Monthly Archives: August 2014

What a drag it is getting older


Robin Williams at a charity benefit in 2007 American comedian Robin Williams at “Stand Up for Heroes,” a comedy and music benefit organized by the Bob Woodruff Family Fund to raise money for injured U.S. servicemen.

© 2014 by H.B. Koplowitz

I first heard about Robin Williams’ suicide from CNN’s smarmy Don Lemon, which made the news even more depressing. The world may be burning, but the latest induction into the Dead Comics Society soon took over the national consciousness, from cable news channels to the Twittersphere. Comic, actor, philanthropist, sometime substance abuser and full-time manic-depressive, from his most intimate friends and family to his legions of fans, people can’t help but wonder why such a beloved and talented genius would choose to check out now. The consensus is that his “demons” of depression got the best of him, and that more should be done to ensure that others don’t follow his path. But in the case of some celebrities, like Elvis and Marilyn, premature death can be a good career move. And there’s something to be said for controlling the time and place of one’s own demise, for going out on top. Especially when one is getting older.

Some have said Williams “was just 63 years old,” stretching the cliche well beyond reason. Sixty-three is a different kind of just, as in just plain old, well past the half-century mark, into the fourth quarter, and a lot older than most homo sapiens survived throughout history. I say this from the perspective of someone who was also born in 1951. Williams was a bigger man than I in every way I know of, except for one. He may have been more talented, loved, rich and famous, but when it came to age, we were tied.

I won’t presume to feel Williams’ pain, so speaking for myself, I’ll never run faster, jump higher, look better, be healthier, feel as passionate or have better sex than during my youth, which is as long gone as the ’60s, the 1960s, that is. With the passage of time, guilts, regrets, obligations, lost loves, lost friends, and mental and physical diminishments accumulate like barnacles, bogging down the soul. And it gets ever harder to outdo one’s former self.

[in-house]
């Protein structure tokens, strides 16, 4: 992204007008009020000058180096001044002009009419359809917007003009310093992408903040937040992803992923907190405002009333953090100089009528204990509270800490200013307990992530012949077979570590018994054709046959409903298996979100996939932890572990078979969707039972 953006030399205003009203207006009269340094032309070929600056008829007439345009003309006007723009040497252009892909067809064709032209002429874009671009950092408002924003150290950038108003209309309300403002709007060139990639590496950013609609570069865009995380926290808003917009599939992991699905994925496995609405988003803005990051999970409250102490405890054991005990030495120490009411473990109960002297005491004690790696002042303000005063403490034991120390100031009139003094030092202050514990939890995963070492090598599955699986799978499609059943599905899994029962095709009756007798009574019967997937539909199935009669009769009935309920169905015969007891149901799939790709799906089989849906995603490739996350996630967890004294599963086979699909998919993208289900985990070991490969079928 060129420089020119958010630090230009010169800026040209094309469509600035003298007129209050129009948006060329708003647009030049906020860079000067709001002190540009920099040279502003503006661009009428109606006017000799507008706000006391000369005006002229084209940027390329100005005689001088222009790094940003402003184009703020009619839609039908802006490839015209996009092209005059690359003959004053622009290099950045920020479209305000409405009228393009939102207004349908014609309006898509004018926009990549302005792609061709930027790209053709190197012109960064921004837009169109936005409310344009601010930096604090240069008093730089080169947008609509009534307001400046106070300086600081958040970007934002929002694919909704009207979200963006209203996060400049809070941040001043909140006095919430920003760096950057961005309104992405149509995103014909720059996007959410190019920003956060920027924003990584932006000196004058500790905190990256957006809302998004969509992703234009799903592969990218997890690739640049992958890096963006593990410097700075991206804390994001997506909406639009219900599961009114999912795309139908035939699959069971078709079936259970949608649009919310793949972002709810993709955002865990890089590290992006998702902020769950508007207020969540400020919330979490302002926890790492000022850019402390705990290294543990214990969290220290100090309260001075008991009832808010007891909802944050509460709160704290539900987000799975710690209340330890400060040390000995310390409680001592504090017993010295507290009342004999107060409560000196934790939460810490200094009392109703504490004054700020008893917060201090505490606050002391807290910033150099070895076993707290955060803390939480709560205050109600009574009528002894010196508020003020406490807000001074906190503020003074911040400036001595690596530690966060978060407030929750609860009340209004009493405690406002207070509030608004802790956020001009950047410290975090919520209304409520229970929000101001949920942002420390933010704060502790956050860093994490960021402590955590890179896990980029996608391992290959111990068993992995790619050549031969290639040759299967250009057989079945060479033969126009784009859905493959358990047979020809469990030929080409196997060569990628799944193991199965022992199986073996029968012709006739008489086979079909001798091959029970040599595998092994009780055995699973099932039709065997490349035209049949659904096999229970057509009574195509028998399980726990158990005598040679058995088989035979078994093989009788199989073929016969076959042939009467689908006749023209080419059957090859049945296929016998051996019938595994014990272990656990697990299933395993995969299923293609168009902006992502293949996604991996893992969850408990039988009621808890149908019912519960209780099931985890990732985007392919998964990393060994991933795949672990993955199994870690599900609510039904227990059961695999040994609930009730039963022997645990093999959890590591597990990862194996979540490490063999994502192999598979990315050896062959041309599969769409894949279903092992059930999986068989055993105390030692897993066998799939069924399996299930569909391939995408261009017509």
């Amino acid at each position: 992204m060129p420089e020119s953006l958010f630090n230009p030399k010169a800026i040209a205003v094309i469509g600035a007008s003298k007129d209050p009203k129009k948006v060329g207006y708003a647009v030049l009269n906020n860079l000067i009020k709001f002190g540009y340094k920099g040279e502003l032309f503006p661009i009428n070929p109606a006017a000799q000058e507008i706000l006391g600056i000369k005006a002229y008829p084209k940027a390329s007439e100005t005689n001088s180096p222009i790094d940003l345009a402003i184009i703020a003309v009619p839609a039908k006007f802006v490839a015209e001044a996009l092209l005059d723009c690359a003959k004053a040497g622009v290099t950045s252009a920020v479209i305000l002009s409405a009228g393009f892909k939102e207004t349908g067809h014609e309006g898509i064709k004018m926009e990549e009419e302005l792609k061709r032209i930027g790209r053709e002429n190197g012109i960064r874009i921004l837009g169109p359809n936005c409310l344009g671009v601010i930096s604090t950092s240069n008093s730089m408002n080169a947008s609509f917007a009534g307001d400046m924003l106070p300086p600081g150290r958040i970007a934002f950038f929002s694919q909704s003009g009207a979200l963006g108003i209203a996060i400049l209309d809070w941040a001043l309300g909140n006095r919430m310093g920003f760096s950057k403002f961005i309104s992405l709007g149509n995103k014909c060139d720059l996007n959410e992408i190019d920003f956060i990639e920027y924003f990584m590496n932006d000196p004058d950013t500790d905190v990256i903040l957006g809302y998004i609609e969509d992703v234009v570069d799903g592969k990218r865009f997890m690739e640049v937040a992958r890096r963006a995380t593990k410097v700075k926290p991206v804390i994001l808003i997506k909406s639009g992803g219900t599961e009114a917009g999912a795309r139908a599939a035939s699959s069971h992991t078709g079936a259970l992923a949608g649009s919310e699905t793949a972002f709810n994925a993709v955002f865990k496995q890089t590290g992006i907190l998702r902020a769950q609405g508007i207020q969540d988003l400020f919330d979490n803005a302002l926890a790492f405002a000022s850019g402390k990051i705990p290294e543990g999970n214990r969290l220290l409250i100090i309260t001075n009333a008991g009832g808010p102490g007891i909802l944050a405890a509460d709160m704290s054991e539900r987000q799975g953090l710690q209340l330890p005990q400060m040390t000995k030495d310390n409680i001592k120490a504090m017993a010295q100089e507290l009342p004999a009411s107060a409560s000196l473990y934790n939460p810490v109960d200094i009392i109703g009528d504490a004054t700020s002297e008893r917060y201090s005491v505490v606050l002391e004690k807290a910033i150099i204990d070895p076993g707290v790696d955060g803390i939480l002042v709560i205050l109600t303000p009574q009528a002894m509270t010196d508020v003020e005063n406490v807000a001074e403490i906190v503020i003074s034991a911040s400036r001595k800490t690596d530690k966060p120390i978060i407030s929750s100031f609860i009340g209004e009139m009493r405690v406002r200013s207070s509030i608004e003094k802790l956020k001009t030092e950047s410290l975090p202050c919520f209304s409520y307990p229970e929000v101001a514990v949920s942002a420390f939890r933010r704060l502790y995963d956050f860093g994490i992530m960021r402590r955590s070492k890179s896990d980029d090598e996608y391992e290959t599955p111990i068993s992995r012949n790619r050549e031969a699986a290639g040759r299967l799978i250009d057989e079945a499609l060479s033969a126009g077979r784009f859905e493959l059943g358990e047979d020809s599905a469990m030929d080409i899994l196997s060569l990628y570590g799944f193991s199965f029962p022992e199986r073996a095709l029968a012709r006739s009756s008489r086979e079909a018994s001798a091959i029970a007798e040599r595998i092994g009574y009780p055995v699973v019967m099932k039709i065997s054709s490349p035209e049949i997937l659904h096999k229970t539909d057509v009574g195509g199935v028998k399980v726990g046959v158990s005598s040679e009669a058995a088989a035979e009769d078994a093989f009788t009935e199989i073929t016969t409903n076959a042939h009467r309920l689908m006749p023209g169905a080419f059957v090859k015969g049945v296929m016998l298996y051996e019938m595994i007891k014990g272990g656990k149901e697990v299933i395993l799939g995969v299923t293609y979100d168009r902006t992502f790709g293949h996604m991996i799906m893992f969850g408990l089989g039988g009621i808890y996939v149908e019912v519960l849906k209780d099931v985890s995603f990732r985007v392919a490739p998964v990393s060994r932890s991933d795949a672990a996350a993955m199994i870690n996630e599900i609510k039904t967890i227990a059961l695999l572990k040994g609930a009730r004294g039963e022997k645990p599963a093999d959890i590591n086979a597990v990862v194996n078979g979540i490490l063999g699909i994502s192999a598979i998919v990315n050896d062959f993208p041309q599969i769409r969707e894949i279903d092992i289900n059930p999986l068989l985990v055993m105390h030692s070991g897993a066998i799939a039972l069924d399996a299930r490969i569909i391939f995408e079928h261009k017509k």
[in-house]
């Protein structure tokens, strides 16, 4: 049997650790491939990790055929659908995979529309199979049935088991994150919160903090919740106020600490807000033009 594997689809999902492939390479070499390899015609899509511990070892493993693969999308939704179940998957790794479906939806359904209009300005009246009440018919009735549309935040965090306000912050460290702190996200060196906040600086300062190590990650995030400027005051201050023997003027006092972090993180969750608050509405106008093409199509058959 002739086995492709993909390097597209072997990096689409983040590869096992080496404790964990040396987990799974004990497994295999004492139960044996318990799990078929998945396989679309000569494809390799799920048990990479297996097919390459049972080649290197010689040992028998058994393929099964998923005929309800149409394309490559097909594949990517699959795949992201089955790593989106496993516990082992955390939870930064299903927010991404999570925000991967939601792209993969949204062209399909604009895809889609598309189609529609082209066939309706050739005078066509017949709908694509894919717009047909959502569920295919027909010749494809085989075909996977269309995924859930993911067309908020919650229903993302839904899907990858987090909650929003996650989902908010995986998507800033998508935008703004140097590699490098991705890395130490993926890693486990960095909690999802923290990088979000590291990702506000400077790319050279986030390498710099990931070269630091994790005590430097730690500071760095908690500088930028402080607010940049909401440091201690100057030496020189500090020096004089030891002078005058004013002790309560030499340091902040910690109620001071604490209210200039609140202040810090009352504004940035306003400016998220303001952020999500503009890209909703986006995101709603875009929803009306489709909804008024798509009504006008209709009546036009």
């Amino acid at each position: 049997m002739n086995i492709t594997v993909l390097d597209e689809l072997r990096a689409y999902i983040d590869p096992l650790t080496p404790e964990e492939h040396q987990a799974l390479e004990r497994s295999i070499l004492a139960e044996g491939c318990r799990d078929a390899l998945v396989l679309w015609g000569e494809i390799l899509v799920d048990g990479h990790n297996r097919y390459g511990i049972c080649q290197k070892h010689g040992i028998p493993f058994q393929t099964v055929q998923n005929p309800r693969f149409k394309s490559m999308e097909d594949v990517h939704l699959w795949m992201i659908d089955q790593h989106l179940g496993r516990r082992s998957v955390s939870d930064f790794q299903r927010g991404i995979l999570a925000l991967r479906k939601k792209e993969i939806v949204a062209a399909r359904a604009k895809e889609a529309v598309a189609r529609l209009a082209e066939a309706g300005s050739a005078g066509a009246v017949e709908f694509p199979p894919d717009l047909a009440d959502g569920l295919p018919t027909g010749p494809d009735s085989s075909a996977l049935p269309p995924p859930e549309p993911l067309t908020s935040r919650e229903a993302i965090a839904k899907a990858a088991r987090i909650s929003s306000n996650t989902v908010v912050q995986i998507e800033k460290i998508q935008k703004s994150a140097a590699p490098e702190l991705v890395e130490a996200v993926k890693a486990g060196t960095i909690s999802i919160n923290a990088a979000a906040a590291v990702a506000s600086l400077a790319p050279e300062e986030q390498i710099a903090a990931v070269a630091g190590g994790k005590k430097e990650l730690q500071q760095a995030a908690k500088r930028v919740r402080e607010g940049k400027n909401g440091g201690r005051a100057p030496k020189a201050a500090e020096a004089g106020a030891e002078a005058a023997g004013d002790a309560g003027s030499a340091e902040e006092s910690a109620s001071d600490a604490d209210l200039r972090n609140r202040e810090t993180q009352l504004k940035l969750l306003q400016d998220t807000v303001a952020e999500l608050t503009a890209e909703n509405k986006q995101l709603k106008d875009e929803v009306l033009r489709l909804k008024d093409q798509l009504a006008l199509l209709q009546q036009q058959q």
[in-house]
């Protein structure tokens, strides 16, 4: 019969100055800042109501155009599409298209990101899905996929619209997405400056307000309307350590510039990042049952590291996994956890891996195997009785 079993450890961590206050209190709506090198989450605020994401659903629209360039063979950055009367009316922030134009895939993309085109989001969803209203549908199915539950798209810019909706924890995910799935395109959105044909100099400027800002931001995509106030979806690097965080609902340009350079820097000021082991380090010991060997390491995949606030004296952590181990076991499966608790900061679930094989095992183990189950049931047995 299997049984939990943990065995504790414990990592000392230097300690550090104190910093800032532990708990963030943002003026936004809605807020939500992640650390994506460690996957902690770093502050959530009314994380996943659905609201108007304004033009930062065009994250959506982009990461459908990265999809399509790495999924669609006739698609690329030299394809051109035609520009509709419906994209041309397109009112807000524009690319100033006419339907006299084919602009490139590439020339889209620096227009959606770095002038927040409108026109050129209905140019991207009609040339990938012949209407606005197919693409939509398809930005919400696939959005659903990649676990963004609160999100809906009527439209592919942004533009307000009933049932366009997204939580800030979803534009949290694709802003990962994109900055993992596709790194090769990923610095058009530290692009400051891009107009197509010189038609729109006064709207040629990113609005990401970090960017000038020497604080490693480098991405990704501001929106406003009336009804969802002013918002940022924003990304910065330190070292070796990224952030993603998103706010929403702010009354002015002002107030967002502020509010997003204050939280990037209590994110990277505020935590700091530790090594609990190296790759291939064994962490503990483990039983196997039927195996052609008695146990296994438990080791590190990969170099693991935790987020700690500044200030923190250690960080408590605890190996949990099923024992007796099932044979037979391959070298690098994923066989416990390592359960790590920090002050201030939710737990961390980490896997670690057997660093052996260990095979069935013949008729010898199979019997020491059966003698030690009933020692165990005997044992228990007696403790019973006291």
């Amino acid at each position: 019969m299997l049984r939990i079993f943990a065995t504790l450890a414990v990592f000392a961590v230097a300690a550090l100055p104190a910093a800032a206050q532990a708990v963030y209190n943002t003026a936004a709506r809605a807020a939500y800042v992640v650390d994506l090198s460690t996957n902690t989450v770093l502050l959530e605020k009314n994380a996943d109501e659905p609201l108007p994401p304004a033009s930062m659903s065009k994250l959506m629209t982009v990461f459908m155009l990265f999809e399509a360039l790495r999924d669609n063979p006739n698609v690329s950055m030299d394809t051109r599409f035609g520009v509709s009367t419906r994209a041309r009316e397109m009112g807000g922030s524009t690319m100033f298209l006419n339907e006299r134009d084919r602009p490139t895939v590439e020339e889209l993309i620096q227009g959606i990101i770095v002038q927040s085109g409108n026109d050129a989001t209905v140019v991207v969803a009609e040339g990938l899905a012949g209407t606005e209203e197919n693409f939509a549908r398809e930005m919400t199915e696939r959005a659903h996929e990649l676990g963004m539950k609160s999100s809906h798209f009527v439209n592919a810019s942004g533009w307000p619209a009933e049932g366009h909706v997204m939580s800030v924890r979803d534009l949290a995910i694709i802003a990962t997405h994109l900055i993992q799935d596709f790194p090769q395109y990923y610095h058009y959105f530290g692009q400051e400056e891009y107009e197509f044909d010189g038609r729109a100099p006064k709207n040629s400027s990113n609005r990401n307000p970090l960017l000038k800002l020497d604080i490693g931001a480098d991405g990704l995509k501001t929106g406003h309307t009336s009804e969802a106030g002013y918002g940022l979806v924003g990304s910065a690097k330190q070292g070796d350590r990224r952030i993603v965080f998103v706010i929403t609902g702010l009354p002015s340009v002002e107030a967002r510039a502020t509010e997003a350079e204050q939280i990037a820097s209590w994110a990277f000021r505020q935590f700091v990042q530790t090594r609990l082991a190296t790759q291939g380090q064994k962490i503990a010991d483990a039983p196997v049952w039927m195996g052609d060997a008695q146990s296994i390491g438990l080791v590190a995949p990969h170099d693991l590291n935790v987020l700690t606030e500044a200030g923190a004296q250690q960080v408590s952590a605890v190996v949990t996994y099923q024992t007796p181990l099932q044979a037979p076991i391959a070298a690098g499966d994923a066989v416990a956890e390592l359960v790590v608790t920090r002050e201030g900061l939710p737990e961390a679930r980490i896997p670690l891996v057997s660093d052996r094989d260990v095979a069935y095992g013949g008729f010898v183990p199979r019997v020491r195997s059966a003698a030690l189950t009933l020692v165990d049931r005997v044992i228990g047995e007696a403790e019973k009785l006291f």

In addition to Williams’ past upheavals in his personal life, his battles with drug and alcohol abuse and his 2009 heart surgery, Fox 411 reported he was haunted by the deaths of his friends Christopher Reeve, Andy Kaufman and John Belushi, and that he was in a funk about a faltering career. His latest comedy, “Angriest Man in Brooklyn” opened in May but quickly went to DVD. That same month, CBS canceled his TV comeback “The Crazy Ones” after a single season. In a way, “Crazy” attempted to recapture the magic of “Mork and Mindy” (1978-82), but he had outgrown the role, and it was painful to watch. After a few episodes I tuned out, as did most other viewers.

But his career was hardly over. Newser reports he will be in no fewer than four upcoming films: “Merry Friggin’ Christmas,” a road-trip film about a dysfunctional family; “Night at the Museum: Secret of the Tomb,” in which he reprises his role as Teddy Roosevelt; “Boulevard,” a drama in which he plays a married man involved with a street hustler; and he will voice a dog in “Absolutely Anything,” a comedy about a teacher who gets supernatural powers from aliens. A sequel to “Mrs. Doubtfire” was also in development, but will probably be scrapped, according to Variety.

There’s been a lot of talk about suicide prevention, like early intervention, better recognition and more treatment for depression. But some treatments, like hospitalization, shock therapy and pills, are as depressing as depression. I can’t imagine Williams being as creative or happy on, say, Paxil. Some schizophrenics take “vacations” from their meds just to feel again. No pain, no gain. No agony, no ecstasy.

Teen suicide is tragic and stupid, because there’s no telling what the future may hold. But as “When I’m 64” becomes more than a song, the future begins to narrow. Williams lived a fuller life than most of us could ever dream, and achieved in one truncated lifetime more than most of us could accomplish in a dozen. He surely had more great performances in him, but he had brought so much joy to the world already. It’s selfish to expect any more from him. Sooner or later, our bodies tell us when we’ve had enough, and sometimes our minds do, too. Some people age more gracefully than others, Lauren Bacall certainly being one. Again, I have no idea why Robin Williams did what he did. All I know is that depression plus aging can be a drag.

A day after this was written, Williams’ family disclosed he had recently been diagnosed with Parkinson’s disease.